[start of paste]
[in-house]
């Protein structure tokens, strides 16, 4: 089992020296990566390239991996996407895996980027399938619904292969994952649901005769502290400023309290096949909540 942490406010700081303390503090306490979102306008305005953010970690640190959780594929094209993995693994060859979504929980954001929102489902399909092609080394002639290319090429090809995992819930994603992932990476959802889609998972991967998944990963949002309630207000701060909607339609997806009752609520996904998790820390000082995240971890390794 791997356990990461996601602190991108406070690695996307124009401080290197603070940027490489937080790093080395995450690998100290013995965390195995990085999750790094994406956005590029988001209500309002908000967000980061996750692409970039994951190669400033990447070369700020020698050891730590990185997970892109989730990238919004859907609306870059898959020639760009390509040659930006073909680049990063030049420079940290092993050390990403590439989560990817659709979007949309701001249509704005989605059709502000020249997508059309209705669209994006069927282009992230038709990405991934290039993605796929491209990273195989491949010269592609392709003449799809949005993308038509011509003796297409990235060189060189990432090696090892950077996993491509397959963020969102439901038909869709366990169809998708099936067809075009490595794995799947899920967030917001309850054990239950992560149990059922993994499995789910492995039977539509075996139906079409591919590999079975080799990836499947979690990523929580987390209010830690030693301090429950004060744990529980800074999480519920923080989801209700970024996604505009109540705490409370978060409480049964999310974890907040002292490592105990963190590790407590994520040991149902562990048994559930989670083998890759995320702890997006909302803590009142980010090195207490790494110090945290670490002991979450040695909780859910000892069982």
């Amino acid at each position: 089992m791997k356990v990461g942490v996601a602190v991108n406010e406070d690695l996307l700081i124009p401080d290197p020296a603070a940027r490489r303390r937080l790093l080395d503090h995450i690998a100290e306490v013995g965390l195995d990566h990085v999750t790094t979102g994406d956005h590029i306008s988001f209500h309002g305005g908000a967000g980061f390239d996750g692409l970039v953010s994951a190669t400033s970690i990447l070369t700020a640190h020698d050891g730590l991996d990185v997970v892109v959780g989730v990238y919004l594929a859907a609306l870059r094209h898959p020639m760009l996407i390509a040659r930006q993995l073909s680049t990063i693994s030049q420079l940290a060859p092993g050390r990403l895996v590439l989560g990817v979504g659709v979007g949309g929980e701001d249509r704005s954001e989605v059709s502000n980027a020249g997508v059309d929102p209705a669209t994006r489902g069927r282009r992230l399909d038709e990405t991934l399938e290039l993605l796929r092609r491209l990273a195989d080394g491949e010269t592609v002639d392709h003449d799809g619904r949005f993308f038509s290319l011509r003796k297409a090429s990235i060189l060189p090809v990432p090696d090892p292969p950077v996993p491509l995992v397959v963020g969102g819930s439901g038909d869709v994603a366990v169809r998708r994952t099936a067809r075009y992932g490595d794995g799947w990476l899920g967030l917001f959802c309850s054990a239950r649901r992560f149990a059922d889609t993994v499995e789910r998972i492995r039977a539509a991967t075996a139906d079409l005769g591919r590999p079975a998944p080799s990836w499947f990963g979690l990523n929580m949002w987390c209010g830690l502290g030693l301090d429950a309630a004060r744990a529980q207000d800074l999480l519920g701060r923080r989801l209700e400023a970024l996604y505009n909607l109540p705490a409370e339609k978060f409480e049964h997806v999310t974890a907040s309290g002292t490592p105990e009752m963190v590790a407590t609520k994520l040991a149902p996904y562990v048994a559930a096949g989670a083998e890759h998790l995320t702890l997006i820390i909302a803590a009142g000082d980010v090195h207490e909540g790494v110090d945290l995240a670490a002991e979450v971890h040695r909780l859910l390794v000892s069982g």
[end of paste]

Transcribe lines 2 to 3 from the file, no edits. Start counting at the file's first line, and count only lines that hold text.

């Protein structure tokens, strides 16, 4: 089992020296990566390239991996996407895996980027399938619904292969994952649901005769502290400023309290096949909540 942490406010700081303390503090306490979102306008305005953010970690640190959780594929094209993995693994060859979504929980954001929102489902399909092609080394002639290319090429090809995992819930994603992932990476959802889609998972991967998944990963949002309630207000701060909607339609997806009752609520996904998790820390000082995240971890390794 791997356990990461996601602190991108406070690695996307124009401080290197603070940027490489937080790093080395995450690998100290013995965390195995990085999750790094994406956005590029988001209500309002908000967000980061996750692409970039994951190669400033990447070369700020020698050891730590990185997970892109989730990238919004859907609306870059898959020639760009390509040659930006073909680049990063030049420079940290092993050390990403590439989560990817659709979007949309701001249509704005989605059709502000020249997508059309209705669209994006069927282009992230038709990405991934290039993605796929491209990273195989491949010269592609392709003449799809949005993308038509011509003796297409990235060189060189990432090696090892950077996993491509397959963020969102439901038909869709366990169809998708099936067809075009490595794995799947899920967030917001309850054990239950992560149990059922993994499995789910492995039977539509075996139906079409591919590999079975080799990836499947979690990523929580987390209010830690030693301090429950004060744990529980800074999480519920923080989801209700970024996604505009109540705490409370978060409480049964999310974890907040002292490592105990963190590790407590994520040991149902562990048994559930989670083998890759995320702890997006909302803590009142980010090195207490790494110090945290670490002991979450040695909780859910000892069982």
């Amino acid at each position: 089992m791997k356990v990461g942490v996601a602190v991108n406010e406070d690695l996307l700081i124009p401080d290197p020296a603070a940027r490489r303390r937080l790093l080395d503090h995450i690998a100290e306490v013995g965390l195995d990566h990085v999750t790094t979102g994406d956005h590029i306008s988001f209500h309002g305005g908000a967000g980061f390239d996750g692409l970039v953010s994951a190669t400033s970690i990447l070369t700020a640190h020698d050891g730590l991996d990185v997970v892109v959780g989730v990238y919004l594929a859907a609306l870059r094209h898959p020639m760009l996407i390509a040659r930006q993995l073909s680049t990063i693994s030049q420079l940290a060859p092993g050390r990403l895996v590439l989560g990817v979504g659709v979007g949309g929980e701001d249509r704005s954001e989605v059709s502000n980027a020249g997508v059309d929102p209705a669209t994006r489902g069927r282009r992230l399909d038709e990405t991934l399938e290039l993605l796929r092609r491209l990273a195989d080394g491949e010269t592609v002639d392709h003449d799809g619904r949005f993308f038509s290319l011509r003796k297409a090429s990235i060189l060189p090809v990432p090696d090892p292969p950077v996993p491509l995992v397959v963020g969102g819930s439901g038909d869709v994603a366990v169809r998708r994952t099936a067809r075009y992932g490595d794995g799947w990476l899920g967030l917001f959802c309850s054990a239950r649901r992560f149990a059922d889609t993994v499995e789910r998972i492995r039977a539509a991967t075996a139906d079409l005769g591919r590999p079975a998944p080799s990836w499947f990963g979690l990523n929580m949002w987390c209010g830690l502290g030693l301090d429950a309630a004060r744990a529980q207000d800074l999480l519920g701060r923080r989801l209700e400023a970024l996604y505009n909607l109540p705490a409370e339609k978060f409480e049964h997806v999310t974890a907040s309290g002292t490592p105990e009752m963190v590790a407590t609520k994520l040991a149902p996904y562990v048994a559930a096949g989670a083998e890759h998790l995320t702890l997006i820390i909302a803590a009142g000082d980010v090195h207490e909540g790494v110090d945290l995240a670490a002991e979450v971890h040695r909780l859910l390794v000892s069982g």